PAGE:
The reality is that very few millennials are very familiar with the concept of “school choice” – only fourteen percent in our survey research said as much. ...
As a result, we then provided survey respondents with a basic description of the concept of “school choice”, describing it in this way:
“School choice means that a student can choose to attend a different school than the one for which they are zoned. Instead of being assigned a school based on one’s neighborhood, students would be able to apply to attend a different school in the district.”
After being provided with this definition, half say they believe school choice is positive, while only eight percent view it as being negative. (Another thirty percent say they are neutral on the idea after hearing the description.) Furthermore, once the concept is defined, some 43 percent of millennials say they think that parents and students in the district where they live do have the ability to choose what school their child attends.
We asked millennials “under what circumstances, if any, should a student be able to attend a different school than the one for which they are zoned or assigned based on their address Nearly half (49 percent) say that students should be able to attend a different school “if their parent thinks another school is better for them for any reason,” while only twelve percent say there is no circumstance that warrants allowing choice.
Adding together the respondents who chose “for any reason” with those who chose particular circumstances, we found 56 percent of millennials believing that a lack of certain academic programs (such as AP courses) warranted allowing school choice, and 58 percent felt that if a student is assigned to a failing school, they should be able to choose to attend elsewhere. Some 72 percent felt that a student should be able to attend a school for which they are not specifically zoned“if they have special needs or talents better suited to a different school.”
There is less agreement over what type of school a student should be able to attend “while being able to take some of that state or local funding to their new school.” Nearly half (49 percent) support letting the funding follow the student to another traditional public school, and 38 percent support this for public non-profit charter schools. However, only 28 percent believe the funding should be able to go to a private, non-religious school, and only 17 percent think funding should be able to go to a religiously-affiliated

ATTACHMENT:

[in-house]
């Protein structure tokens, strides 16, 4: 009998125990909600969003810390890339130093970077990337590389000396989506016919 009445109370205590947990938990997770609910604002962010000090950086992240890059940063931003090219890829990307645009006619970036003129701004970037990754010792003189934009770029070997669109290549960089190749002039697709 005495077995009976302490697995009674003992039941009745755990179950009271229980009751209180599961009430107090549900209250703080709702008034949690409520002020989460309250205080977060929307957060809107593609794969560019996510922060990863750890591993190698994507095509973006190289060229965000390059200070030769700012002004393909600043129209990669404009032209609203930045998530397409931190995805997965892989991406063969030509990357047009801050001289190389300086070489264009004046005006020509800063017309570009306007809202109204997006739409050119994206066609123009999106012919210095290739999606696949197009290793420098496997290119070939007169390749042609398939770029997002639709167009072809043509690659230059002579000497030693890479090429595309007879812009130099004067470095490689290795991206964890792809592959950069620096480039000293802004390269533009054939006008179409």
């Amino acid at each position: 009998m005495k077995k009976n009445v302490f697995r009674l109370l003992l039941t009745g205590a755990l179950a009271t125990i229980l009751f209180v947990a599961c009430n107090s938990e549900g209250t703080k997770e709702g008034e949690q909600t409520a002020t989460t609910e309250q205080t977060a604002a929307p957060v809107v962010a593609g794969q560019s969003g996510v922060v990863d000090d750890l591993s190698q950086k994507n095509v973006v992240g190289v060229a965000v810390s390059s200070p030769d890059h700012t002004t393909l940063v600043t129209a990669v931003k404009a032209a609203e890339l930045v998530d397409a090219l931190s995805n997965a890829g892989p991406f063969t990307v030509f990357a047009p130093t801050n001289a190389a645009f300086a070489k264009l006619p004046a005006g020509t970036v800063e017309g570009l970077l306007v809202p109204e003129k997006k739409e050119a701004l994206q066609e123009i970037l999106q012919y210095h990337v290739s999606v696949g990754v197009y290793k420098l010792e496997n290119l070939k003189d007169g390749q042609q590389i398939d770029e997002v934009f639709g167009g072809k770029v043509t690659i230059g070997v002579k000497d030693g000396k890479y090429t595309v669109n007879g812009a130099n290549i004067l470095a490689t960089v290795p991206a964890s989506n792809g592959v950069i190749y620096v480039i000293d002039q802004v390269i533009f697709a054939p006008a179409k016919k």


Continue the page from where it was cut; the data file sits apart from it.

We presented our millennial respondents with two debates over school choice to see where they stood once they heard both the arguments for and against the concept. Where supporters of school choice have the strongest argument is in making the case that school choice will open doors for kids who need it. By an overwhelming three-to-one margin, millennials side with those who support school choice who “say that every child should have access to a good school, and that means parents should have the ability to put their child in a quality school regardless of their zipcode or financial situation, especially if the school in their neighborhood does not set students up for good opportunities in the future,” while only 26 percent side with those who oppose school choice who “say that public money should stay in public schools, and that this just encourages districts to abandon struggling schools rather than working to fix them.